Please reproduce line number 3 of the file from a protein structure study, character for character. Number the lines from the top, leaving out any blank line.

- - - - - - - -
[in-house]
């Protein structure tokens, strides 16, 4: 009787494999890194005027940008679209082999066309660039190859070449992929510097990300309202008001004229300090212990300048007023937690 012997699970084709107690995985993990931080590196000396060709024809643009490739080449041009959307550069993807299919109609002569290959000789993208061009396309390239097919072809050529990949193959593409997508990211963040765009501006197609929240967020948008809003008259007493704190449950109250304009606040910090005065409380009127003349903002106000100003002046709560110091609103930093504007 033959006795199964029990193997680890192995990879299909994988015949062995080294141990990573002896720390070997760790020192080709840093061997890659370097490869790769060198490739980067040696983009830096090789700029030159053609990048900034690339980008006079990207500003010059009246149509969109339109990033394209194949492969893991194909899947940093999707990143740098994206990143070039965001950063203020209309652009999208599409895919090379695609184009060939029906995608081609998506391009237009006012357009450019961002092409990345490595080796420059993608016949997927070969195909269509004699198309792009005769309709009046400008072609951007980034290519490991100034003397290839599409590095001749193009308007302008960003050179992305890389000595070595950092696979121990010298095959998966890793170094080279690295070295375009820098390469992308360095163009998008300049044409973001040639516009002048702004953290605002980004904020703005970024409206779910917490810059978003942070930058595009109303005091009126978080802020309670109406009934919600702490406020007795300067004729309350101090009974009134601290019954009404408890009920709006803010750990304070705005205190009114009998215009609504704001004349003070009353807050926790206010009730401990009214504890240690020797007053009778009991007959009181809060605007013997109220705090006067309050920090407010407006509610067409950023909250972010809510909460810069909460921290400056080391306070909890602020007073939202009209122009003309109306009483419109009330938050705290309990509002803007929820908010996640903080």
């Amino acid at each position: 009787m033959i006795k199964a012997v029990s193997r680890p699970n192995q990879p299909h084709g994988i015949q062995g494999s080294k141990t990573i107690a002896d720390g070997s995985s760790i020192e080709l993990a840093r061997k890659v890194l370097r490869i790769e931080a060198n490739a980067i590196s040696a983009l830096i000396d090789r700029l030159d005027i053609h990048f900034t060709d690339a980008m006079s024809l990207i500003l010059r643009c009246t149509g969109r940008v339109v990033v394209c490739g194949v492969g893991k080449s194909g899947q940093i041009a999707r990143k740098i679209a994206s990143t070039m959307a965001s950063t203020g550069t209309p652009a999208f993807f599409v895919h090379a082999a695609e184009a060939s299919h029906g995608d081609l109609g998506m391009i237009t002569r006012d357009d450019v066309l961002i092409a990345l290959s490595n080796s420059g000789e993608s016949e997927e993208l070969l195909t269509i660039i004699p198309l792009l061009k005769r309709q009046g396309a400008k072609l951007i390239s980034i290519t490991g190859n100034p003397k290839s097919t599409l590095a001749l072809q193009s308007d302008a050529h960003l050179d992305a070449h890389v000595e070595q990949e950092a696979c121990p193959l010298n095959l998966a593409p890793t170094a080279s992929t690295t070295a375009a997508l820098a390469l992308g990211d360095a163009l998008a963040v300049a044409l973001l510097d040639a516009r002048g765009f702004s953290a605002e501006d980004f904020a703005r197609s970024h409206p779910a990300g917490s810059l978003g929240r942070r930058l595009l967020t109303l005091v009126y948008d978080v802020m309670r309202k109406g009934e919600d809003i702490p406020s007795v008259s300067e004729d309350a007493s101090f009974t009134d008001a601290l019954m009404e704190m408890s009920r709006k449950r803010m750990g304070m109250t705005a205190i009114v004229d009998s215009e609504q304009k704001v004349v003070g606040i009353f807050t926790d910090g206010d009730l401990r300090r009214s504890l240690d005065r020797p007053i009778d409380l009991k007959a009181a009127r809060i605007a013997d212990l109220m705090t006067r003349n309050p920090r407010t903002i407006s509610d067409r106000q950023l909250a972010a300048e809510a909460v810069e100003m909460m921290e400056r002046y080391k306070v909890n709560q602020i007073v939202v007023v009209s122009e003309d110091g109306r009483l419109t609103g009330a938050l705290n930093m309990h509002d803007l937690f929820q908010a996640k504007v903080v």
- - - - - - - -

């Amino acid at each position: 009787m033959i006795k199964a012997v029990s193997r680890p699970n192995q990879p299909h084709g994988i015949q062995g494999s080294k141990t990573i107690a002896d720390g070997s995985s760790i020192e080709l993990a840093r061997k890659v890194l370097r490869i790769e931080a060198n490739a980067i590196s040696a983009l830096i000396d090789r700029l030159d005027i053609h990048f900034t060709d690339a980008m006079s024809l990207i500003l010059r643009c009246t149509g969109r940008v339109v990033v394209c490739g194949v492969g893991k080449s194909g899947q940093i041009a999707r990143k740098i679209a994206s990143t070039m959307a965001s950063t203020g550069t209309p652009a999208f993807f599409v895919h090379a082999a695609e184009a060939s299919h029906g995608d081609l109609g998506m391009i237009t002569r006012d357009d450019v066309l961002i092409a990345l290959s490595n080796s420059g000789e993608s016949e997927e993208l070969l195909t269509i660039i004699p198309l792009l061009k005769r309709q009046g396309a400008k072609l951007i390239s980034i290519t490991g190859n100034p003397k290839s097919t599409l590095a001749l072809q193009s308007d302008a050529h960003l050179d992305a070449h890389v000595e070595q990949e950092a696979c121990p193959l010298n095959l998966a593409p890793t170094a080279s992929t690295t070295a375009a997508l820098a390469l992308g990211d360095a163009l998008a963040v300049a044409l973001l510097d040639a516009r002048g765009f702004s953290a605002e501006d980004f904020a703005r197609s970024h409206p779910a990300g917490s810059l978003g929240r942070r930058l595009l967020t109303l005091v009126y948008d978080v802020m309670r309202k109406g009934e919600d809003i702490p406020s007795v008259s300067e004729d309350a007493s101090f009974t009134d008001a601290l019954m009404e704190m408890s009920r709006k449950r803010m750990g304070m109250t705005a205190i009114v004229d009998s215009e609504q304009k704001v004349v003070g606040i009353f807050t926790d910090g206010d009730l401990r300090r009214s504890l240690d005065r020797p007053i009778d409380l009991k007959a009181a009127r809060i605007a013997d212990l109220m705090t006067r003349n309050p920090r407010t903002i407006s509610d067409r106000q950023l909250a972010a300048e809510a909460v810069e100003m909460m921290e400056r002046y080391k306070v909890n709560q602020i007073v939202v007023v009209s122009e003309d110091g109306r009483l419109t609103g009330a938050l705290n930093m309990h509002d803007l937690f929820q908010a996640k504007v903080v």